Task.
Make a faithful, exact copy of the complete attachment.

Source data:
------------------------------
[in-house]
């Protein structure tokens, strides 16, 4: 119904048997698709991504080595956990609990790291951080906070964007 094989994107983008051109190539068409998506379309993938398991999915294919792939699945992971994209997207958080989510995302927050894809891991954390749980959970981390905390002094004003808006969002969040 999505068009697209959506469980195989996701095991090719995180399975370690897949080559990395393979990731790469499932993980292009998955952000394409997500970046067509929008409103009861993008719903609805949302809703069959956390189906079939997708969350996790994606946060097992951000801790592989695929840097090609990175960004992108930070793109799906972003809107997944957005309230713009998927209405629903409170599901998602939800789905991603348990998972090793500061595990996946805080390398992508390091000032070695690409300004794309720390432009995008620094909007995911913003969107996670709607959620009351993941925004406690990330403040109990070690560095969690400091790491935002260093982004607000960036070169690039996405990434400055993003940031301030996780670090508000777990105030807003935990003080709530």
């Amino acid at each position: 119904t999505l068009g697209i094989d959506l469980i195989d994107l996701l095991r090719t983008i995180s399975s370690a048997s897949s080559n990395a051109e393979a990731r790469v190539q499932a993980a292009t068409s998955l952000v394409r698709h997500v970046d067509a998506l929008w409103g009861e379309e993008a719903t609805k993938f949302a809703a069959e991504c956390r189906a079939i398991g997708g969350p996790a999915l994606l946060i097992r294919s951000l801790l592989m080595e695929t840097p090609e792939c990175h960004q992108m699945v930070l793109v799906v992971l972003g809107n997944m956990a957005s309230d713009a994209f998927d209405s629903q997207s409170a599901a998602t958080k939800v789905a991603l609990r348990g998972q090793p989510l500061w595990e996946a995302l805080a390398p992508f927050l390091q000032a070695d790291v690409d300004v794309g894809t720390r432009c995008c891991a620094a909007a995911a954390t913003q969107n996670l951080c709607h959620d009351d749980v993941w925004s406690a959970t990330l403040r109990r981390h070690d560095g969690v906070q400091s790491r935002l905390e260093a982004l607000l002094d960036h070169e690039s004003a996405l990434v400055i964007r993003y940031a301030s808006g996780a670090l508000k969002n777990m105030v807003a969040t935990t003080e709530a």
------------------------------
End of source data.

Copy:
[in-house]
């Protein structure tokens, strides 16, 4: 119904048997698709991504080595956990609990790291951080906070964007 094989994107983008051109190539068409998506379309993938398991999915294919792939699945992971994209997207958080989510995302927050894809891991954390749980959970981390905390002094004003808006969002969040 999505068009697209959506469980195989996701095991090719995180399975370690897949080559990395393979990731790469499932993980292009998955952000394409997500970046067509929008409103009861993008719903609805949302809703069959956390189906079939997708969350996790994606946060097992951000801790592989695929840097090609990175960004992108930070793109799906972003809107997944957005309230713009998927209405629903409170599901998602939800789905991603348990998972090793500061595990996946805080390398992508390091000032070695690409300004794309720390432009995008620094909007995911913003969107996670709607959620009351993941925004406690990330403040109990070690560095969690400091790491935002260093982004607000960036070169690039996405990434400055993003940031301030996780670090508000777990105030807003935990003080709530």
């Amino acid at each position: 119904t999505l068009g697209i094989d959506l469980i195989d994107l996701l095991r090719t983008i995180s399975s370690a048997s897949s080559n990395a051109e393979a990731r790469v190539q499932a993980a292009t068409s998955l952000v394409r698709h997500v970046d067509a998506l929008w409103g009861e379309e993008a719903t609805k993938f949302a809703a069959e991504c956390r189906a079939i398991g997708g969350p996790a999915l994606l946060i097992r294919s951000l801790l592989m080595e695929t840097p090609e792939c990175h960004q992108m699945v930070l793109v799906v992971l972003g809107n997944m956990a957005s309230d713009a994209f998927d209405s629903q997207s409170a599901a998602t958080k939800v789905a991603l609990r348990g998972q090793p989510l500061w595990e996946a995302l805080a390398p992508f927050l390091q000032a070695d790291v690409d300004v794309g894809t720390r432009c995008c891991a620094a909007a995911a954390t913003q969107n996670l951080c709607h959620d009351d749980v993941w925004s406690a959970t990330l403040r109990r981390h070690d560095g969690v906070q400091s790491r935002l905390e260093a982004l607000l002094d960036h070169e690039s004003a996405l990434v400055i964007r993003y940031a301030s808006g996780a670090l508000k969002n777990m105030v807003a969040t935990t003080e709530a």